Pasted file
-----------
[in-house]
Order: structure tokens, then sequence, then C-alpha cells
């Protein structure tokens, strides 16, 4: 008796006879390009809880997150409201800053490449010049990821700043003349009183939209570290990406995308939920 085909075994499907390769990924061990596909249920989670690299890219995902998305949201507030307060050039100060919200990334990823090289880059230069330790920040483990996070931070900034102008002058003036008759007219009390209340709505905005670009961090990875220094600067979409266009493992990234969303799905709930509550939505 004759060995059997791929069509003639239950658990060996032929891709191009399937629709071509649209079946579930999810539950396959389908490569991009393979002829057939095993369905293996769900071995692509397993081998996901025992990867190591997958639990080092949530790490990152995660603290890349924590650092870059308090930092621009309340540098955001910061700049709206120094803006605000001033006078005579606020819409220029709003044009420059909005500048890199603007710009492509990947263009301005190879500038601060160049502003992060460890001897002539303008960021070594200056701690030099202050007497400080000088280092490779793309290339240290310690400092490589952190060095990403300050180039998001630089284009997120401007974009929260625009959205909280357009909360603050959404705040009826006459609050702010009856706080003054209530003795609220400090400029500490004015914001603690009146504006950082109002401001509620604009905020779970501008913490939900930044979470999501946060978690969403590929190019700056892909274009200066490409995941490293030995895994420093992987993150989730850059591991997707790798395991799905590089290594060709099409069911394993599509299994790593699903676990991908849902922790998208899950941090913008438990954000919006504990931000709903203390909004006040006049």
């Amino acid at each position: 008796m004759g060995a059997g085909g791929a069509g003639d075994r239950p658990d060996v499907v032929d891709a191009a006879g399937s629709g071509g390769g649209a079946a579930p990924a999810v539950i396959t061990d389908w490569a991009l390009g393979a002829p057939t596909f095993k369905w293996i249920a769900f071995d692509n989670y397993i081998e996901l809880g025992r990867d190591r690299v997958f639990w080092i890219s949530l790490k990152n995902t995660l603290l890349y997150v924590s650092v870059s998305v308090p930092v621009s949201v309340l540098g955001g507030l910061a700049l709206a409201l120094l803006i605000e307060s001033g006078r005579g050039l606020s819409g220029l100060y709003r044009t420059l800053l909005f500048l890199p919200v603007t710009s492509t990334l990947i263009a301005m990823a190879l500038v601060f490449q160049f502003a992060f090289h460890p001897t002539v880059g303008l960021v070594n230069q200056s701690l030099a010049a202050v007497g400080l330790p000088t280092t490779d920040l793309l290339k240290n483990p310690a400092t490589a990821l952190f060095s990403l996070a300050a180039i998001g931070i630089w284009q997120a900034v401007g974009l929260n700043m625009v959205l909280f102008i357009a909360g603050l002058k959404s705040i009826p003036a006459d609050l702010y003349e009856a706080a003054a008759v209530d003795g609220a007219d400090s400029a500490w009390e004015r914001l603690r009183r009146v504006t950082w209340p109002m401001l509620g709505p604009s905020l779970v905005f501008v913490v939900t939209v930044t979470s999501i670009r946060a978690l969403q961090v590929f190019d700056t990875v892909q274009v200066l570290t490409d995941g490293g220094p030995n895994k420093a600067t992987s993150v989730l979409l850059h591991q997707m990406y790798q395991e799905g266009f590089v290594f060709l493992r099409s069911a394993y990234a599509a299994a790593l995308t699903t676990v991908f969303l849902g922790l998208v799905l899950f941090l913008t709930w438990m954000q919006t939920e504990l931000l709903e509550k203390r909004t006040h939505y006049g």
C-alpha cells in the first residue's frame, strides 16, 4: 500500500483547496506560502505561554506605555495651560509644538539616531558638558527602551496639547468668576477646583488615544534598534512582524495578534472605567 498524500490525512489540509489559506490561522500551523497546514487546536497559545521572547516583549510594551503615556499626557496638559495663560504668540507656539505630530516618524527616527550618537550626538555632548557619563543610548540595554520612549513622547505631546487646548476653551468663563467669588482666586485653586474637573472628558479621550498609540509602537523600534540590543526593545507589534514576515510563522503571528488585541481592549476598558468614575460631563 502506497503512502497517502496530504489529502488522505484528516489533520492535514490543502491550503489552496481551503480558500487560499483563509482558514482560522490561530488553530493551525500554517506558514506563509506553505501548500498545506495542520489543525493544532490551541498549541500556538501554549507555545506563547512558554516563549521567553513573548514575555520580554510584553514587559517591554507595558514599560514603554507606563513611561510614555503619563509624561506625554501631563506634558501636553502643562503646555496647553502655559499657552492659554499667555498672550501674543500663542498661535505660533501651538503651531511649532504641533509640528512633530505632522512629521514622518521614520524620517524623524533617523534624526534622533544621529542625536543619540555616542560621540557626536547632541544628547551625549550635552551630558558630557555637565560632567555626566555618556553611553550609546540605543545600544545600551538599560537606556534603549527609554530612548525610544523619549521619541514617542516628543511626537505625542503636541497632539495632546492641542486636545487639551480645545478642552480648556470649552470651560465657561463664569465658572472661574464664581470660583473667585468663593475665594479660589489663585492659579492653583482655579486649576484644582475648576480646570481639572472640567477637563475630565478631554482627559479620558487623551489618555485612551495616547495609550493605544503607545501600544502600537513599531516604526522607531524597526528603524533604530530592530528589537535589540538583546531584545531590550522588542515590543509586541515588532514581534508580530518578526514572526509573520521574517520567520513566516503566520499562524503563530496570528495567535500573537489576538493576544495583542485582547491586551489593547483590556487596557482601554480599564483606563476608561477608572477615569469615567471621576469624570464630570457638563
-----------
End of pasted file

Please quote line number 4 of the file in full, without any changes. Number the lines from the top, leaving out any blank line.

């Amino acid at each position: 008796m004759g060995a059997g085909g791929a069509g003639d075994r239950p658990d060996v499907v032929d891709a191009a006879g399937s629709g071509g390769g649209a079946a579930p990924a999810v539950i396959t061990d389908w490569a991009l390009g393979a002829p057939t596909f095993k369905w293996i249920a769900f071995d692509n989670y397993i081998e996901l809880g025992r990867d190591r690299v997958f639990w080092i890219s949530l790490k990152n995902t995660l603290l890349y997150v924590s650092v870059s998305v308090p930092v621009s949201v309340l540098g955001g507030l910061a700049l709206a409201l120094l803006i605000e307060s001033g006078r005579g050039l606020s819409g220029l100060y709003r044009t420059l800053l909005f500048l890199p919200v603007t710009s492509t990334l990947i263009a301005m990823a190879l500038v601060f490449q160049f502003a992060f090289h460890p001897t002539v880059g303008l960021v070594n230069q200056s701690l030099a010049a202050v007497g400080l330790p000088t280092t490779d920040l793309l290339k240290n483990p310690a400092t490589a990821l952190f060095s990403l996070a300050a180039i998001g931070i630089w284009q997120a900034v401007g974009l929260n700043m625009v959205l909280f102008i357009a909360g603050l002058k959404s705040i009826p003036a006459d609050l702010y003349e009856a706080a003054a008759v209530d003795g609220a007219d400090s400029a500490w009390e004015r914001l603690r009183r009146v504006t950082w209340p109002m401001l509620g709505p604009s905020l779970v905005f501008v913490v939900t939209v930044t979470s999501i670009r946060a978690l969403q961090v590929f190019d700056t990875v892909q274009v200066l570290t490409d995941g490293g220094p030995n895994k420093a600067t992987s993150v989730l979409l850059h591991q997707m990406y790798q395991e799905g266009f590089v290594f060709l493992r099409s069911a394993y990234a599509a299994a790593l995308t699903t676990v991908f969303l849902g922790l998208v799905l899950f941090l913008t709930w438990m954000q919006t939920e504990l931000l709903e509550k203390r909004t006040h939505y006049g």